Our website use cookies to improve and personalize your experience and to display advertisements(if any). Our website may also include cookies from third parties like Google Adsense, Google Analytics, Youtube. By using the website, you consent to the use of cookies. We’ve updated our Privacy Policy. Please click on the button to check our Privacy Policy.

888.524.2426 |  mark@churchcmo.com

3 Groups Jesus Impacted First

As we propel ourselves into the new year, setting goals and making plans, let’s take one more look at Jesus’ birth story before we pack it away until next December! One of the objectives in many church strategies at the beginning of every year is to reach more people and offer them Jesus. But who are they and what do they need? A good starting place is to look at three groups of people initially impacted by Jesus’ birth. How does your church strategy to reach new people help you build relationships with these groups?
1) The “Too Busy to Notice Crowd” (The People in Bethlehem) – It was a busy time for little Bethlehem, as people flocked to their ancestral home to be counted for the Roman census. I would guess that the merchants fully stocked their wares and innkeepers were looking for more tables and chairs to serve meals and places to setup beds for more guests. It was also probably a time where families reunited with their distant relatives, meeting their new cousins for the first time. I can only imagine how hectic and crowded Bethlehem became during this time. So, it is very easy to see how a young peasant family was able to enter the city unaware, even though Mary was obviously about to give birth.
Recently our country experienced a total eclipse of the sun, and my little hometown in East Tennessee was in the “path of totality.” Thousands of people from around the world flocked to this tiny town to have the max experience of the eclipse, for a total of 2 minutes and 38 seconds. The scene that day reminds me of what Bethlehem probably looked like the day Jesus was born. People were busy trying to get the best viewing location and others were busy selling their wares to benefit financially from this once-in-a-lifetime opportunity. And then the sky went dark, and there was a collective gasp and then silence. And then 158 seconds later, the sun reappeared and the party resumed.
The eclipse followers were probably a lot like the pilgrims in Bethlehem, they were focused on the task at hand, caught up in the chaos of the moment. Little did they realize that God was at work among them that day because they were too busy in the moment to notice. Our culture breeds “busy-ness” so it doesn’t take an eclipse or a sporting event to distract us from God at work around us.
How is your church positioned to cut through the daily clutter so Jesus cn capture the attention and the hearts of our busy friends and family members?
2) The “Disenfranchised Folks” (the shepherds) – As busy and bustling as Bethlehem was that day, just a couple of miles outside the town, things were going as they did every day, year after year. Luke 2:8 tells us “That night there were shepherds staying in the fields nearby, guarding their flocks of sheep.” We can ascertain quite a bit about this group of people from this simple sentence. First, this was easily the most festive and exciting day in Bethlehem for quite some time and yet they were not included. And obviously, they could have left as we read later on in the story, but they chose to keep a safe distance from the hubbub taking place. They chose not to not interact with the strangers filling their town, even if they were distant cousins.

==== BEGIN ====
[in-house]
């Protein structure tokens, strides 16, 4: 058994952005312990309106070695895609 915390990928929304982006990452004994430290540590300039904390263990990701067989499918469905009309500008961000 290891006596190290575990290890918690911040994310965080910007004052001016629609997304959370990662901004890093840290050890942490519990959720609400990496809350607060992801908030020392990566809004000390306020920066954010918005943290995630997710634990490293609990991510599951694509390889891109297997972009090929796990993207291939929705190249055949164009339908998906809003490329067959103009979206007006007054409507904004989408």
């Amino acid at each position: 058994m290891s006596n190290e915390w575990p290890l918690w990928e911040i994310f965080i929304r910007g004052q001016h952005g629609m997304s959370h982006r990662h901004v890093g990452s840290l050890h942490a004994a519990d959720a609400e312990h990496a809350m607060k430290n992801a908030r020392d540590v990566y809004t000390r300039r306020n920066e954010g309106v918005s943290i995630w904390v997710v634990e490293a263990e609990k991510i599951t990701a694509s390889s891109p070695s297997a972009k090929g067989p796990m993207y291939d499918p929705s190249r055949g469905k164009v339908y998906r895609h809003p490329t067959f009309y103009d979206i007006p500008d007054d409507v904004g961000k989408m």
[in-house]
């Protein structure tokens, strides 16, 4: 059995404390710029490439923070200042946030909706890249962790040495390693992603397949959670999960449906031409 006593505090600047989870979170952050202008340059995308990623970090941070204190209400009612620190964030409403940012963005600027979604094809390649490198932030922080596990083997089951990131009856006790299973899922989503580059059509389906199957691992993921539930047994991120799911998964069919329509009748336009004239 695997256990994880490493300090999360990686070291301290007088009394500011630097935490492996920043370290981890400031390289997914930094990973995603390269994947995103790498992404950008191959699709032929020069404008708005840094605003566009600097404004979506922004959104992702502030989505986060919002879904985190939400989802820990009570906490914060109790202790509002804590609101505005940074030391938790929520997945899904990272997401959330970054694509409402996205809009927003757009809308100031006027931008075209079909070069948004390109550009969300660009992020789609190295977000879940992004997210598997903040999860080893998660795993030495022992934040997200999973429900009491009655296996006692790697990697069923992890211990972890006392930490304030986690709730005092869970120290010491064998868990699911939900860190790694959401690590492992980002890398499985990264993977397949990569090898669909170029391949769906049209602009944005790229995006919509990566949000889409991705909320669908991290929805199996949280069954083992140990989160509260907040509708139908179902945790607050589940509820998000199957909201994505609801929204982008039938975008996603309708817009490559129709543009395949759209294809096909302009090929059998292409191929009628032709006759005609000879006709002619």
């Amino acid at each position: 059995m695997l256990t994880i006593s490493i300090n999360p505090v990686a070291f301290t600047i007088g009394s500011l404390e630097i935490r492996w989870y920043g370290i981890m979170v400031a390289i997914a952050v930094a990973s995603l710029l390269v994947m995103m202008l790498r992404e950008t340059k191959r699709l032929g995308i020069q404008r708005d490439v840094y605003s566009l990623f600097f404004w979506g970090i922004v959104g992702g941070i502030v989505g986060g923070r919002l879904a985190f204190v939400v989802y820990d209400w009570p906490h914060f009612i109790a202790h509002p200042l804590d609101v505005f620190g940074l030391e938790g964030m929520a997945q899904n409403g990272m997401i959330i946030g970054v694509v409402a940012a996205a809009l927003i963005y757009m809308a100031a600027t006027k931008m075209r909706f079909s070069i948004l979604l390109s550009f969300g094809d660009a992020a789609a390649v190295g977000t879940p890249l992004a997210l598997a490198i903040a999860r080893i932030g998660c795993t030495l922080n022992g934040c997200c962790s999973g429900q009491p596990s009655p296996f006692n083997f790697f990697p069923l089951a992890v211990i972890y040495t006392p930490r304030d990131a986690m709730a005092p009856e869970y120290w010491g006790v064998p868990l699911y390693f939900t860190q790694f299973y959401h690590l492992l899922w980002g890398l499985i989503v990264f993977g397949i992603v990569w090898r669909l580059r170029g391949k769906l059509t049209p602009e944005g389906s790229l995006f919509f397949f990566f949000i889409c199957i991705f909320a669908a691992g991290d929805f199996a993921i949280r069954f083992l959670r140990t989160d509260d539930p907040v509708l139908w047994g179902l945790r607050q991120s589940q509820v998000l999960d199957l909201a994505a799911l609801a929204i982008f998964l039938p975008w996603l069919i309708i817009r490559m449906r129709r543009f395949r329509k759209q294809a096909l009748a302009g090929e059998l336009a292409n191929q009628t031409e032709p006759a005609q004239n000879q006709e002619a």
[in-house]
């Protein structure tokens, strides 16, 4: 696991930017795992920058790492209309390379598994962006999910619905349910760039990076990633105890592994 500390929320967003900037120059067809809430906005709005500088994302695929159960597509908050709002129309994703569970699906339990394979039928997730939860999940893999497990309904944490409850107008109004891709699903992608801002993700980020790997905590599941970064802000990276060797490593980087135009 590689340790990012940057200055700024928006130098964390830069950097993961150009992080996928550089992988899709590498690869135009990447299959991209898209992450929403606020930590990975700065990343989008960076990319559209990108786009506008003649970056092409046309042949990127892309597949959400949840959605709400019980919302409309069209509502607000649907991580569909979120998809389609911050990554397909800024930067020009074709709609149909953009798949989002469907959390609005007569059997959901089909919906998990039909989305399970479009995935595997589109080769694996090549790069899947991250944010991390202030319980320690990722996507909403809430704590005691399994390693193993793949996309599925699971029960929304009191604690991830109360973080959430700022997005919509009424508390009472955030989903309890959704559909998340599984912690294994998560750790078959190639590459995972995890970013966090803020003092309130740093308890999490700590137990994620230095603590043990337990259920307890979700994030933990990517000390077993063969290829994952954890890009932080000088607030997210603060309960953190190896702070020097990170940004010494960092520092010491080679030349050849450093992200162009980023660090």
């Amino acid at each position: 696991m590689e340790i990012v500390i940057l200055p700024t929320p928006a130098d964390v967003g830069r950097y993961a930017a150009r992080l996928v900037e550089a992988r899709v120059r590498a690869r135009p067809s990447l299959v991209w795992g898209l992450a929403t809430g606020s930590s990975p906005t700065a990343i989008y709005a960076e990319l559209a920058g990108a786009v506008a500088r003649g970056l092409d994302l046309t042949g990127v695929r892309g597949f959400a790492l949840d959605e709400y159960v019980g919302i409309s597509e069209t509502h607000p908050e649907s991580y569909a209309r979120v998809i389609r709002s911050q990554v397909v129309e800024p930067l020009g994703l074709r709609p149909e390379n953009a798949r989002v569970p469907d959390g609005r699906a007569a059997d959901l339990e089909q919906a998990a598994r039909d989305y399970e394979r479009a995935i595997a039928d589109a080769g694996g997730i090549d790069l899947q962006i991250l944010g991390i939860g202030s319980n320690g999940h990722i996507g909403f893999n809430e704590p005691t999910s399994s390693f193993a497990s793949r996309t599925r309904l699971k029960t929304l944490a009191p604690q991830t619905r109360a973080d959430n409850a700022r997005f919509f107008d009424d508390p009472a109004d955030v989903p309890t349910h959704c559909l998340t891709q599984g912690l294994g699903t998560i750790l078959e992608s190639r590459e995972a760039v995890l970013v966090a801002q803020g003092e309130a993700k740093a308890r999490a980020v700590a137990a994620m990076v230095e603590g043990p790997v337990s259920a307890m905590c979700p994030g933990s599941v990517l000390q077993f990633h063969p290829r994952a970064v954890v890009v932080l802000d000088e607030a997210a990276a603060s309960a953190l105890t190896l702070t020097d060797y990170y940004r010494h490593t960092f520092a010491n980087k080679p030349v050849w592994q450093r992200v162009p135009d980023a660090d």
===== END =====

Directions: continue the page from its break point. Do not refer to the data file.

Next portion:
We know what happens next, the angel appeared to them and told them “don’t be afraid.” The angel was telling a bunch of rough and tumble men (and probably women too) that risked their lives every day to protect their flocks that it was alright to go to town and see a special baby, the Savior. That seems weird that they had to be reassured that it is was OK for them to “go home” but stop and look around at all the people that don’t feel welcome at home! The kids struggling with addiction, women entrapped in the sex trade, and people that are living on the streets or in homeless shelters. These may be the obvious suspects, but if you pay attention closely you will find that people all around you feel unwelcomed and on the fringes of society.
Can your church be the angel to the unwelcomed in your community, reassuring them that there is a safe place where they are welcomed?
3) The “People Across the Cultural Divide” (the Magi) – One of the more curious groups in Jesus’ birth narrative is the small group of visitors from the East. We don’t know much that is concrete facts about these travelers, but I think it is safe to assume they were not Jewish and they travelled first class (i.e. – not on donkeys). It is not a stretch to imagine that they stood out from the crowd when they entered the town. Obviously, they were of a class that were welcomed by royalty, as we read that King Herod invited them into the palace to learn more of their mission.
The importance of this story relies less on the lack of details about this merry band and more on how God reaches across the cultural divides in the world to invite people to meet Jesus. And guess what, many will accept the invitation to worship at the feet of the Savior! God’s plan not only makes room for seekers from all ethnicities in the world, but when they encounter Jesus, they will return home “by another route.”
Can your church be a bridge to seekers from different nationalities and ethnicities so they can encounter the Messiah and assume a new route in their lives?
My prayer for your church in 2018 is that when we pack away the decorations and nativity scenes, we keep the story of these “others” alive in our ministries and in our hearts! Amen…

Leave a Reply

Your email address will not be published. Required fields are marked *

Related Posts